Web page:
The South African sun shines brightly above Loftus Versfeld Stadium, radiating a summer heat almost unbearable to the 35,827 patrons in attendance, some of whom had gathered to watch the United States men’s national team end its losing streak in Pretoria. None had expected to witness a miracle.
Alas, frustration distinguishes the facial expressions of the Algerian men’s national team, which had attempted fewer shots on goal and committed more fouls and offside infractions than its opponent, the United States.
Against a defense which had conceded a mere goal in its previous two matches, the United States had been shooting particularly well, in one instance having its only goal within regulation time disallowed as a result of a controversial offside infraction. The right goalpost would deflect a second attempt by Clint Dempsey in the 57th minute. Benny Feilhaber, Edson Buddle and Jozy Altidore would continue attacking, strategically wearing down Raïs M’Bolhi, the Algerian goalkeeper, with their unremitting shots on goal.
Having performed rather unexceptionally in its previous matches against England and Slovenia, the United States had benefited from a shift in momentum, Tim Howard, its goalkeeper, having just seized a dangerous header by Rafik Saïfi.
The score remains 0-0.
Now, at the conclusion of the 90th minute, the patrons become uncharacteristically quiet, their silence almost deafening to the footballers laboring upon the pitch. Tension resonates throughout the stadium, surpassing the summer heat as the primary source of perspiration and fatigue amongst patrons and players alike. The English men’s national team leads Slovenia in Port Elizabeth. A draw with Algeria would relegate the United States to a 3rd place finish within its group and, thereby, result in its elimination from the World Cup, an occurrence that had become far too common.
Howard glances upward into the South African sun, imploring God—a lover of the game—to present an opportunity, to offer hope within a situation long characterized by its absence. His eyes find Landon Donovan at midfield, running across the pitch at full speed. He throws the outlet pass to Donovan, who subsequently secures control of the ball. The silence dissipates. The tension intensifies. The patrons clasp their hands together. Some bow their heads and close their eyes. Others deeply focus upon the movement of the ball caressed by Donovan’s feet.
Ian Darke adds to the emotion. “Landon Donovan! There are things on here for the USA! Can they do it here?” Donovan completes a forward pass to Altidore, who quickly cuts from his right side and secures control of the ball at the edge of the penalty box. Altidore immediately completes a cross to Dempsey, who—in his distracted attempt to score—tumbles over M’Bolhi, the goalkeeper, and loses possession of the ball. M’Bolhi endeavors to reclaim his stance, the ball only feet within his grasp and kissing the paint lining the boundaries of the goalie box. The patrons grow louder, well aware of the precarious situation within which Algeria has found itself.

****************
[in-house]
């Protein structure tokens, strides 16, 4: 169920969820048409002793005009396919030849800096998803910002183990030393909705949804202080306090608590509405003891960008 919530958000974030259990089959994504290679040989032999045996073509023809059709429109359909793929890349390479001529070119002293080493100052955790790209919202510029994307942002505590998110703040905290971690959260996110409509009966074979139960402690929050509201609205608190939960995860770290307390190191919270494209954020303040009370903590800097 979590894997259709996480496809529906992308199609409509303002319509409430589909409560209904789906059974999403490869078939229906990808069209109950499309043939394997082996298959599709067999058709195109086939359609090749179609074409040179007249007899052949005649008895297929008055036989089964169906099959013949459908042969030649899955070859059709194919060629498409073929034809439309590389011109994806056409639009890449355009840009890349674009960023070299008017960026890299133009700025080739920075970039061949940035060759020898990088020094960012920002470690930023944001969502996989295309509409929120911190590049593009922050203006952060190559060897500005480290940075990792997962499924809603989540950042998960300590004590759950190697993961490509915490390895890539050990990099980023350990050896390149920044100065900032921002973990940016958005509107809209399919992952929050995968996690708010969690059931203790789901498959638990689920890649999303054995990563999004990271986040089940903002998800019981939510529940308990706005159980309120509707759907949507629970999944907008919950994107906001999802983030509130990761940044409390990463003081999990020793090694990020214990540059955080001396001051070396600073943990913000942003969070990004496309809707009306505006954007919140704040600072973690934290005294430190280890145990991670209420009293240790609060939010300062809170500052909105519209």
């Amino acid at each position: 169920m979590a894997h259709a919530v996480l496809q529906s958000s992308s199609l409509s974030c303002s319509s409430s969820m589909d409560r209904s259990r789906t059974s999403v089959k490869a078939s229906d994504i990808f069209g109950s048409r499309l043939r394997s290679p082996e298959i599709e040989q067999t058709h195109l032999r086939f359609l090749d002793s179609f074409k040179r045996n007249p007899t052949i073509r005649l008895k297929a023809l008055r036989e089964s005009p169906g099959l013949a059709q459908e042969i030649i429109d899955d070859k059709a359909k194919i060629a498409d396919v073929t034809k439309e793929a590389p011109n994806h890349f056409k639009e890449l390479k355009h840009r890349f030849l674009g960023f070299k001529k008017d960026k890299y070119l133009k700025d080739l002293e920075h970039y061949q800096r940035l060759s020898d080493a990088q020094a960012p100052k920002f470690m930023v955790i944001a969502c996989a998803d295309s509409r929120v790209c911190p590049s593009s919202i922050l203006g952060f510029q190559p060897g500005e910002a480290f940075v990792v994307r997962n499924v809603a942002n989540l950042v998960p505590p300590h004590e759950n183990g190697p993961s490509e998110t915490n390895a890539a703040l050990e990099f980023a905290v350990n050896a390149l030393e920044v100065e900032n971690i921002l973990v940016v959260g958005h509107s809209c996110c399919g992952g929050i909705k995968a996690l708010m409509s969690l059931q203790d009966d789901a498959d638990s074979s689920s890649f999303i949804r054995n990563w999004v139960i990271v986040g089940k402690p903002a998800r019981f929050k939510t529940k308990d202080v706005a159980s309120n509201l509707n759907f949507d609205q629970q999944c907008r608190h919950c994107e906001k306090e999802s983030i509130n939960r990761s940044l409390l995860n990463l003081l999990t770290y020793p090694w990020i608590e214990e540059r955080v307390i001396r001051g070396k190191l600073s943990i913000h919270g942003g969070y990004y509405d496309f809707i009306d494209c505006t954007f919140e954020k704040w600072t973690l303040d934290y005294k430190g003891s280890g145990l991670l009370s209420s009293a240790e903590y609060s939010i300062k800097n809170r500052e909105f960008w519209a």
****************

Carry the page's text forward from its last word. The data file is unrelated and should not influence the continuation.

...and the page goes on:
Donovan had remained most dangerous on the run, exhibiting—upon the pitch—that he could escape his own circumstances and do right within a world that had repeatedly done him wrong. Consequently, Bob Bradley adapted his tactics to Donovan’s dexterity. The success of his team depended upon the success of its finest footballer, its all-time leading scorer.
So Donovan runs, closing in on the ball at the edge of the goalie box, metaphorically breaking free of the shackling circumstances which had long undermined his play, whether they were his personal assumption of responsibility for his team’s winless finish during the previous World Cup, his unsuccessful replacement as the captain of the Los Angeles Galaxy or his more recent separation from his wife.
He claims the rebound as his own, powerfully striking the ball into the upper left corner of the net. He continues running toward the left corner flag—his smile shining brighter than the South African sun—slides onto his stomach and is overtaken by the entire bench. Darke’s voice transcends the roars of the patrons. “Oh, can you believe this?! Go, go USA! Certainly through. Oh, it’s incredible! You could not write a script like this.” The vuvuzelas echo. The patrons kiss, hug and roar, their tears laminating their beaming faces. Donovan does right, securing a victory for his team, a 1st place finish within its group and an advancement to the Round of 16 for the first time since 1930 and only the fourth time in its history.
“There it is,” says Darke. “The moment.” Indeed, Donovan’s goal defined the moment American soccer became mainstream. It changed the game and the manner in which the game is viewed. Most importantly, however, it set him free—free to assume the role long denied to him by this world, the role he had only dreamed of as a six-year-old in Redlands, California.